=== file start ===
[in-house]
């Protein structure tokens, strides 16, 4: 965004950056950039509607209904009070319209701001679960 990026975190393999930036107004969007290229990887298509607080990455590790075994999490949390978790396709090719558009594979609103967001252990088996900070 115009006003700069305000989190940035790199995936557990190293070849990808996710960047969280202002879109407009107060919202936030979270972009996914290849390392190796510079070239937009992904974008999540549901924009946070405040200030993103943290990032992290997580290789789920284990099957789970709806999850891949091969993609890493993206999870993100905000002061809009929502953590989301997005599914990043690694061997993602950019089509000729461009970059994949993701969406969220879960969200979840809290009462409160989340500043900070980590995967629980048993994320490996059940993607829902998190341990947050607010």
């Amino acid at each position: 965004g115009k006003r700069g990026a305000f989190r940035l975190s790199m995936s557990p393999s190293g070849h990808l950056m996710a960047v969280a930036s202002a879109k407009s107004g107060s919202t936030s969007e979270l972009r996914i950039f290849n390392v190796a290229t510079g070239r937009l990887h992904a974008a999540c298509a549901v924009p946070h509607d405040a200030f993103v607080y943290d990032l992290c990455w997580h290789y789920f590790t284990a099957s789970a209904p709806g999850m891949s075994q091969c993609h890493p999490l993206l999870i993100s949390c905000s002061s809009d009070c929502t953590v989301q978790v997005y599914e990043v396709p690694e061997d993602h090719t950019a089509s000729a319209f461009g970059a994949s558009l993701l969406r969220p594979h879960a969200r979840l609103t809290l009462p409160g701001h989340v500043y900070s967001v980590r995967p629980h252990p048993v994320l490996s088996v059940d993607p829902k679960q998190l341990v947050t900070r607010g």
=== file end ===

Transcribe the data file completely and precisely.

[in-house]
């Protein structure tokens, strides 16, 4: 965004950056950039509607209904009070319209701001679960 990026975190393999930036107004969007290229990887298509607080990455590790075994999490949390978790396709090719558009594979609103967001252990088996900070 115009006003700069305000989190940035790199995936557990190293070849990808996710960047969280202002879109407009107060919202936030979270972009996914290849390392190796510079070239937009992904974008999540549901924009946070405040200030993103943290990032992290997580290789789920284990099957789970709806999850891949091969993609890493993206999870993100905000002061809009929502953590989301997005599914990043690694061997993602950019089509000729461009970059994949993701969406969220879960969200979840809290009462409160989340500043900070980590995967629980048993994320490996059940993607829902998190341990947050607010």
């Amino acid at each position: 965004g115009k006003r700069g990026a305000f989190r940035l975190s790199m995936s557990p393999s190293g070849h990808l950056m996710a960047v969280a930036s202002a879109k407009s107004g107060s919202t936030s969007e979270l972009r996914i950039f290849n390392v190796a290229t510079g070239r937009l990887h992904a974008a999540c298509a549901v924009p946070h509607d405040a200030f993103v607080y943290d990032l992290c990455w997580h290789y789920f590790t284990a099957s789970a209904p709806g999850m891949s075994q091969c993609h890493p999490l993206l999870i993100s949390c905000s002061s809009d009070c929502t953590v989301q978790v997005y599914e990043v396709p690694e061997d993602h090719t950019a089509s000729a319209f461009g970059a994949s558009l993701l969406r969220p594979h879960a969200r979840l609103t809290l009462p409160g701001h989340v500043y900070s967001v980590r995967p629980h252990p048993v994320l490996s088996v059940d993607p829902k679960q998190l341990v947050t900070r607010g």